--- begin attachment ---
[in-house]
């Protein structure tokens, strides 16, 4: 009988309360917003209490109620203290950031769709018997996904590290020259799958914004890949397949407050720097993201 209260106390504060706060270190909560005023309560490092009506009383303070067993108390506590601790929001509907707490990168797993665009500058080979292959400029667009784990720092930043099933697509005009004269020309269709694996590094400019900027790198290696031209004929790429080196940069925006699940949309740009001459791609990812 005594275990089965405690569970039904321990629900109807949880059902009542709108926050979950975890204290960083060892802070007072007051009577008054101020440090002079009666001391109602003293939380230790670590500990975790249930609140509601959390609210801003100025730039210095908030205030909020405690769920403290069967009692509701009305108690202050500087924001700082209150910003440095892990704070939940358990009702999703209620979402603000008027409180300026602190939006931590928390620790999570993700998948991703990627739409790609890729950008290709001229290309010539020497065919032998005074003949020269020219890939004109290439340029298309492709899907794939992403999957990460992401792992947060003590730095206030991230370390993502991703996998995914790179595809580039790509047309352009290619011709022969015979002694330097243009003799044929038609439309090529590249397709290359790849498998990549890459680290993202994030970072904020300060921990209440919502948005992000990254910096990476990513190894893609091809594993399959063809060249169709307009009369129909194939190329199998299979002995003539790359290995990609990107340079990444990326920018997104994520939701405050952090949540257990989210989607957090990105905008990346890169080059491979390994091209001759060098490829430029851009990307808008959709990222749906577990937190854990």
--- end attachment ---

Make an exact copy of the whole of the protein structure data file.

[in-house]
């Protein structure tokens, strides 16, 4: 009988309360917003209490109620203290950031769709018997996904590290020259799958914004890949397949407050720097993201 209260106390504060706060270190909560005023309560490092009506009383303070067993108390506590601790929001509907707490990168797993665009500058080979292959400029667009784990720092930043099933697509005009004269020309269709694996590094400019900027790198290696031209004929790429080196940069925006699940949309740009001459791609990812 005594275990089965405690569970039904321990629900109807949880059902009542709108926050979950975890204290960083060892802070007072007051009577008054101020440090002079009666001391109602003293939380230790670590500990975790249930609140509601959390609210801003100025730039210095908030205030909020405690769920403290069967009692509701009305108690202050500087924001700082209150910003440095892990704070939940358990009702999703209620979402603000008027409180300026602190939006931590928390620790999570993700998948991703990627739409790609890729950008290709001229290309010539020497065919032998005074003949020269020219890939004109290439340029298309492709899907794939992403999957990460992401792992947060003590730095206030991230370390993502991703996998995914790179595809580039790509047309352009290619011709022969015979002694330097243009003799044929038609439309090529590249397709290359790849498998990549890459680290993202994030970072904020300060921990209440919502948005992000990254910096990476990513190894893609091809594993399959063809060249169709307009009369129909194939190329199998299979002995003539790359290995990609990107340079990444990326920018997104994520939701405050952090949540257990989210989607957090990105905008990346890169080059491979390994091209001759060098490829430029851009990307808008959709990222749906577990937190854990």